World Kabaddi League players may be banned
Apart from starting an IPL-style league for the sport (Pro Kabaddi) the apex body for sport in India said they will not allow players participating in ‘unrecognised’ World Kabaddi League (WKL), which is being held in London simultaneously.
For the record, the BCCI had banned players, who had participated in the rebel league, International Cricket League. After the ban, the cricket body launched their own league, Indian Premier League (IPL).
Pro Kabaddi is played on rectangular court, while WKL is played as per circle kabaddi rules. Though the formats of both the leagues are different, president of AKFI, Janardan Singh Gehlot told TOI that players participating in the WKL won’t be allowed to play in teams or tournaments organised by AKFI. “One, they are not ‘real’ kabaddi players, so there is no question us absorbing them. Two, even if they (WKL players) want to come and play in teams or tournaments affiliated to AKFI, they won’t be allowed,” Gehlot said.
Gehlot, who is also president of the International Kabaddi Federeation (IKF), said not just India, WKL players will not be allowed to participate in any team affiliated to the IKF.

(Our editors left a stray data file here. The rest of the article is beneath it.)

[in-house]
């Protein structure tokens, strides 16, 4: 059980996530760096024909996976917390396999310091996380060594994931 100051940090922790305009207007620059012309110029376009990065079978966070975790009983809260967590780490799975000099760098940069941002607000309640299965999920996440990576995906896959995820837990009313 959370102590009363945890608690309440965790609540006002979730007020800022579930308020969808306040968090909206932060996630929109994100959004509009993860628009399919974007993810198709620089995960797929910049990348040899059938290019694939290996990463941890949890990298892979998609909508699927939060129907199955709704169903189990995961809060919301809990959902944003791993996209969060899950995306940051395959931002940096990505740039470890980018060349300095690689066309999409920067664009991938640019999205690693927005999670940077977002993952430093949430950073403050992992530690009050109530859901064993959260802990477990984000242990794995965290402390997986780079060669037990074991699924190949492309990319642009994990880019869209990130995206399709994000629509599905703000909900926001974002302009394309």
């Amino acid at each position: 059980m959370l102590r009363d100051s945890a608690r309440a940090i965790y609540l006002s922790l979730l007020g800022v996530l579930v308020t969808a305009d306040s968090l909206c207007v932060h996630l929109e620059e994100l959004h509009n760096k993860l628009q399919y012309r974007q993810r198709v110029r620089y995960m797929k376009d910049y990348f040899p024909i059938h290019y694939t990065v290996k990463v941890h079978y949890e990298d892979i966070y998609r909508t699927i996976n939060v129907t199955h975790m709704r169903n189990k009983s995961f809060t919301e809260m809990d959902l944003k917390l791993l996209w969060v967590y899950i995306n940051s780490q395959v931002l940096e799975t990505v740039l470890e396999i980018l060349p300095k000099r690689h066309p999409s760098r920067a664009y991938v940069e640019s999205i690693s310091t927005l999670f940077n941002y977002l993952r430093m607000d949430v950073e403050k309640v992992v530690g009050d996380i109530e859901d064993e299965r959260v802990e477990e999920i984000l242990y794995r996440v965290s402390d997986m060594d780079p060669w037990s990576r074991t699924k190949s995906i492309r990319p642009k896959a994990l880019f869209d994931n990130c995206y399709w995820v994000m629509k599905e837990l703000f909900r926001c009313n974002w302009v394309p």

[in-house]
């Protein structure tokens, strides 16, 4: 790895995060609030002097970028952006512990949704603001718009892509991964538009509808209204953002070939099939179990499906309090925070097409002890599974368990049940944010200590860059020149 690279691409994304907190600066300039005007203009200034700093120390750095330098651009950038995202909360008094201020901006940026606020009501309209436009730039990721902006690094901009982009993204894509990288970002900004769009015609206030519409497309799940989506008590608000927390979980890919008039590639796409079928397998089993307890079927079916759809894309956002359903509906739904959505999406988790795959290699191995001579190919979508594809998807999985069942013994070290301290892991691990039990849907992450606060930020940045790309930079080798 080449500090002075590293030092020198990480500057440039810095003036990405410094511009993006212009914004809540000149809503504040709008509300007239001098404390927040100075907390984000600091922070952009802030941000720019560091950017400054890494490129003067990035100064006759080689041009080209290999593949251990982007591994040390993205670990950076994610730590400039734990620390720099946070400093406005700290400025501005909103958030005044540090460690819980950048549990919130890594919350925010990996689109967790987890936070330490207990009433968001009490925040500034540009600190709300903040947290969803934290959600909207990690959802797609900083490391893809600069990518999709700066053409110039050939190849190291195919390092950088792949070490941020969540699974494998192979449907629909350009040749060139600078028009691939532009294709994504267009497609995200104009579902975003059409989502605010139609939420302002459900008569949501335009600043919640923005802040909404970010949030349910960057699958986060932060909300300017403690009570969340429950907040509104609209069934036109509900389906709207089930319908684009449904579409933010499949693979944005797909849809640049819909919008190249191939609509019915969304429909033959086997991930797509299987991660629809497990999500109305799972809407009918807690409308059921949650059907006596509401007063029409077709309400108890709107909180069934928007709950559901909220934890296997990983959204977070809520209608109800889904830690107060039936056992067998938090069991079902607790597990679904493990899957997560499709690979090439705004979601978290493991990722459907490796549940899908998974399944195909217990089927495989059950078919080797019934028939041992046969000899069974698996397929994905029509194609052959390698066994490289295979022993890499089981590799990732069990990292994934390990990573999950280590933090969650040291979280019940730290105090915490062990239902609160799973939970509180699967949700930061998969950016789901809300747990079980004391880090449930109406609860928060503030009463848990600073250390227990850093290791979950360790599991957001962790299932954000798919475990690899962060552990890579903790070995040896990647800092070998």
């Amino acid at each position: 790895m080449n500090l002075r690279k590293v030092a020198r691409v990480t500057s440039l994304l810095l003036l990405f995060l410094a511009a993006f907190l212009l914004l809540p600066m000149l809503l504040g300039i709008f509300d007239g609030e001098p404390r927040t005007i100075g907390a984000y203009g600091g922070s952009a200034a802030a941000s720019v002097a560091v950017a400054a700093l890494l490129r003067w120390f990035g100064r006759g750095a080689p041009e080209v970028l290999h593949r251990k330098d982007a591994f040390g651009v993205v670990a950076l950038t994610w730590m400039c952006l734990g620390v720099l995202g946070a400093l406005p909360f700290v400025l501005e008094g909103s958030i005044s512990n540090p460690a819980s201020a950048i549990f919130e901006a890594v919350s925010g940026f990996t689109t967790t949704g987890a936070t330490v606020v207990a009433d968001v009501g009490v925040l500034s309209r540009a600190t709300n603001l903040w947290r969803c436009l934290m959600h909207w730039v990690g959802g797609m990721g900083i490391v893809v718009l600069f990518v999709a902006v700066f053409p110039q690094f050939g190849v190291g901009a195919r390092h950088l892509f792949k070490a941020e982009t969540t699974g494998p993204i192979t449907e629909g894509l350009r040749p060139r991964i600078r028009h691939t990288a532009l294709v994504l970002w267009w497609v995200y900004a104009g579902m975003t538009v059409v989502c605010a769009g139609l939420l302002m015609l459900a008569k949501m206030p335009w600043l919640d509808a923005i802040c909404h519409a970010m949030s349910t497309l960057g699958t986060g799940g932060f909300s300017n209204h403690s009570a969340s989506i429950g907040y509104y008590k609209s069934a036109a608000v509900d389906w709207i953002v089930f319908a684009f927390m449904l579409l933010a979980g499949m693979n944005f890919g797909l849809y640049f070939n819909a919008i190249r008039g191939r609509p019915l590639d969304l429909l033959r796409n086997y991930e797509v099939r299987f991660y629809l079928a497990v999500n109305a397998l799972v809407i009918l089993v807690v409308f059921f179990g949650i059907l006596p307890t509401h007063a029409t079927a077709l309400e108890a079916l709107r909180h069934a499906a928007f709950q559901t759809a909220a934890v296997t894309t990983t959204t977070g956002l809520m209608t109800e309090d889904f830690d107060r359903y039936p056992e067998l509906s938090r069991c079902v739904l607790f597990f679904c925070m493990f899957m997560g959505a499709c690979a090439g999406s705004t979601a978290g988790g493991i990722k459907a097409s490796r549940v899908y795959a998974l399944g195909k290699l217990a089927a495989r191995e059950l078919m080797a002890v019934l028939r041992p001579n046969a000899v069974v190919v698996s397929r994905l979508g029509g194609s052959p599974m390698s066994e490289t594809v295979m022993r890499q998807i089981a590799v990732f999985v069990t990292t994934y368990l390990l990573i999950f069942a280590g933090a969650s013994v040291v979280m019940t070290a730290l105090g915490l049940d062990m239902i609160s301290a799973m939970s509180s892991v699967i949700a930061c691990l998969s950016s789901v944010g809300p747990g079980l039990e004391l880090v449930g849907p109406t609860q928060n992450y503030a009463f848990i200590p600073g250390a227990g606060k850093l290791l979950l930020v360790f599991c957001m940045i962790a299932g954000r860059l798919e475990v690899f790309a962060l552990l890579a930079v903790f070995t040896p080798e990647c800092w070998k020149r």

The AKFI and IKF had earlier raised an objection over the conduct of WKL, calling it ‘unrecognised’. According to Gehlot, the league has not been approved either by the AKFI or the Indian government. But since “India is a democratic country, anybody can organise any league.” On the contrary, chief executive officer of WKL Raman Raheja remains unfazed by Gehlot’s threat. “I don’t understand why are they trying to force their hold over circle kabaddi.
The AKFI or IKF have nothing to do with circle kabaddi. They are governing bodies for the rectangular format and not circular, while our league deals in circular format. There is no reason we should seek permission from them,” Raheja told TOI from London.
On WKL players’ ban threat, Raheja said WKL players are not worried about such bans, as they won’t play on rectangular courts. “They will ban WKL players from playing on rectangular courts, but they can’t stop them from playing on circular courts. This is not under their jurisdiction. So we are not bothered about such threats,” he said. “There are many countries, like Pakistan, who have sent players approved by their government. If we were unconstitutional, they wouldn’t have sent them,” he added.